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Fault Current Limiters Hyper Tech's proprietary technology will enable production of a low cost, scalable solution for integrating power generators with the electric grid. 
© Hyper Tech Research, Inc. 2014
MgB2 Fault Current Limiters A superconducting FCL is a device that uses superconductors to instantly limit electrical surges before they reach a circuit breaker. Conventional utility equipment that currently mitigates this problem consists of large copper coils called line reactors. These are bulky devices that continuously consume power. Superconductors alone possess the unique physical properties that allow them to react instantly to current changes. In their superconducting state, they pass electricity continuously without power losses at normal levels while limiting current surges. The main advantages of superconducting FCLs are their fast response to over-current conditions, response without an external trigger, and negligible influence on an electrical network under normal operating conditions. There are several types of superconducting FCLs but they fall into two basic categories: resistive and inductive. A resistive superconducting FCL operates as described above. They are intended to be passive and have a recovery time dependent entirely on the selected method of cooling. If the fault energy is stored inertially in a heat sink, the recovery time will be long, on the order of minutes, as determined by the mass of the components. An inductive superconducting FCL is designed to remain superconducting and stores the fault energy within the coils of the superconductor while providing the necessary impedance to limit the fault current. The inductive superconducting FCL is not usually preferred because of its greater size and cost, which are driven by the large volume of superconductor required.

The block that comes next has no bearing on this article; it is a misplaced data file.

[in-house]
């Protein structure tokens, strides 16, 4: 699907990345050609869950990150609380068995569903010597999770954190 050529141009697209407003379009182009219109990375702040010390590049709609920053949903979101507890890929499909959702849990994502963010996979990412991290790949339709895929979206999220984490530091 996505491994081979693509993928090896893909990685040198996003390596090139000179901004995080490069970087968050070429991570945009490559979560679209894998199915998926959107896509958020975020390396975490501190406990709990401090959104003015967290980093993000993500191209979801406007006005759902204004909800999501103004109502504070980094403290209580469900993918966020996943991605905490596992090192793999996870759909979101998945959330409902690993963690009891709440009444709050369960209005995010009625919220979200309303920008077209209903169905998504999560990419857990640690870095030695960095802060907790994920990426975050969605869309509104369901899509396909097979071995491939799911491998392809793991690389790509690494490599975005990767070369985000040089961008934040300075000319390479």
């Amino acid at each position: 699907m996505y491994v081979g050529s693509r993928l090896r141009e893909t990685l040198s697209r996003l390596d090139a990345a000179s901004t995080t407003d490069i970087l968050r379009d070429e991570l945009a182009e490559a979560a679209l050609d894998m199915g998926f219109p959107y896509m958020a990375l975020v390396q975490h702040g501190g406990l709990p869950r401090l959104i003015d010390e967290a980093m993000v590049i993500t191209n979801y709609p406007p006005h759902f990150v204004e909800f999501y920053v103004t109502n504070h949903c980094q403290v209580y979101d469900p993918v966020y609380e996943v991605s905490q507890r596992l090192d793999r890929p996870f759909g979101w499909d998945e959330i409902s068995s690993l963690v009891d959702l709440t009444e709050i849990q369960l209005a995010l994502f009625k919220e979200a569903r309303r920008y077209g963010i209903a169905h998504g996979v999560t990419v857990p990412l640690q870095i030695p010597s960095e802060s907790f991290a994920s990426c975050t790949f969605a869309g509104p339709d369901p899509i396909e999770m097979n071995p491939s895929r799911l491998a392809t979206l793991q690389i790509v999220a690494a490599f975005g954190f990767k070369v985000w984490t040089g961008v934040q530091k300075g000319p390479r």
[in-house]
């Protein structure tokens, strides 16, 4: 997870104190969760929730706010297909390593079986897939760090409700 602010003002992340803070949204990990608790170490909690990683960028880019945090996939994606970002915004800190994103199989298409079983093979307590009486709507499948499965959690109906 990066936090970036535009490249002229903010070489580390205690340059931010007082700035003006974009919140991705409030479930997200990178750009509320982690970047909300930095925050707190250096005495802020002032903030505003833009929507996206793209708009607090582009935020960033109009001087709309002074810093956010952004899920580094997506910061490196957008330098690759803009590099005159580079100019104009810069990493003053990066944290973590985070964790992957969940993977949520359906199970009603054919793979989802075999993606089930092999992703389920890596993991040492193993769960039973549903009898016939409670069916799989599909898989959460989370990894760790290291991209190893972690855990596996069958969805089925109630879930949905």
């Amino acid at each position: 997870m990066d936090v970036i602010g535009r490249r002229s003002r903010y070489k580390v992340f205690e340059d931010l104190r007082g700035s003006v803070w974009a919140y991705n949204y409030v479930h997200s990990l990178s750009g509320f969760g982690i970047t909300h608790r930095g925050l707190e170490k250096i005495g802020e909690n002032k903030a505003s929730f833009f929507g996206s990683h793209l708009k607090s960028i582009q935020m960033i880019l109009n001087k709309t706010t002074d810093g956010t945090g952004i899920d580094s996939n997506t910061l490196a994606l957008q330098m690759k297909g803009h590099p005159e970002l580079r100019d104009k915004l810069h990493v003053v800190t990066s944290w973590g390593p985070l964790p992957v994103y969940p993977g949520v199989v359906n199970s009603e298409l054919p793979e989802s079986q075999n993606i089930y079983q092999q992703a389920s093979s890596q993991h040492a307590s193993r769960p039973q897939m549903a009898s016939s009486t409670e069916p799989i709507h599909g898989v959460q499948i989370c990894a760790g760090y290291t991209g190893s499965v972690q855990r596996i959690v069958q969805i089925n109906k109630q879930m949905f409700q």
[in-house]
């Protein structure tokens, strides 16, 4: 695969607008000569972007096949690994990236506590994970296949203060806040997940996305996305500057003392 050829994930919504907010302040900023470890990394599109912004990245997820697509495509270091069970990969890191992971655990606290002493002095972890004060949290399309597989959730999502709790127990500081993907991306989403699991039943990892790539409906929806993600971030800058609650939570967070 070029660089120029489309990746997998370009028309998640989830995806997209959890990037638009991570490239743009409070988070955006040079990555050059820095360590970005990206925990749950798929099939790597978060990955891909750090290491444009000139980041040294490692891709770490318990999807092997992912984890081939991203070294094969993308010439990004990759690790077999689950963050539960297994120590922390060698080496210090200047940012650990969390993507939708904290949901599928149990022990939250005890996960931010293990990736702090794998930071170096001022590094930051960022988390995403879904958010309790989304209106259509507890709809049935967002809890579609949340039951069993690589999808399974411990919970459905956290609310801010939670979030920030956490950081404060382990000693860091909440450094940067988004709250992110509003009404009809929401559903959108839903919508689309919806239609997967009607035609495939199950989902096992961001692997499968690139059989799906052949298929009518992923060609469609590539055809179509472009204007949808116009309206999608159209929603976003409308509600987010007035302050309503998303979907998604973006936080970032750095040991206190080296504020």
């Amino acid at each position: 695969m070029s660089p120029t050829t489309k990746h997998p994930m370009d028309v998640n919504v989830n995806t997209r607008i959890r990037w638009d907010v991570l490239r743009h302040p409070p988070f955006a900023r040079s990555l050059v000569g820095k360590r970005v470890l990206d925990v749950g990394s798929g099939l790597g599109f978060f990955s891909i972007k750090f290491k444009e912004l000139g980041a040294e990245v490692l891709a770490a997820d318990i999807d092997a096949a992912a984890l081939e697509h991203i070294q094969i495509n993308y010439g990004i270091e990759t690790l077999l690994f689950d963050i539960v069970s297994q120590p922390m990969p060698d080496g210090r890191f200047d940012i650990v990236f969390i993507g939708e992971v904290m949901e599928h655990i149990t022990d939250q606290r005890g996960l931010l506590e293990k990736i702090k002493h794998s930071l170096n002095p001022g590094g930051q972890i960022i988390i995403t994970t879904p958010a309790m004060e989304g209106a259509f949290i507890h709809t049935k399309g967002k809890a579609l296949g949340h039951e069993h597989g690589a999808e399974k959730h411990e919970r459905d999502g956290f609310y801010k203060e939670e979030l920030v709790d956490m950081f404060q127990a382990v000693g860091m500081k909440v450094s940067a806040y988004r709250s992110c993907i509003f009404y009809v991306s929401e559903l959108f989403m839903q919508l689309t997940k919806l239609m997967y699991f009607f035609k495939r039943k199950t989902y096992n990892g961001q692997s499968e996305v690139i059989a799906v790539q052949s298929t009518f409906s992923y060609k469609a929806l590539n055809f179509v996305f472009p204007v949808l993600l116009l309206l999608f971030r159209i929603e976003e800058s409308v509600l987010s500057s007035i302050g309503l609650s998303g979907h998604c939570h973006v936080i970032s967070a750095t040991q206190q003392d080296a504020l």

Hy p er T ech Resea r ch, I n c .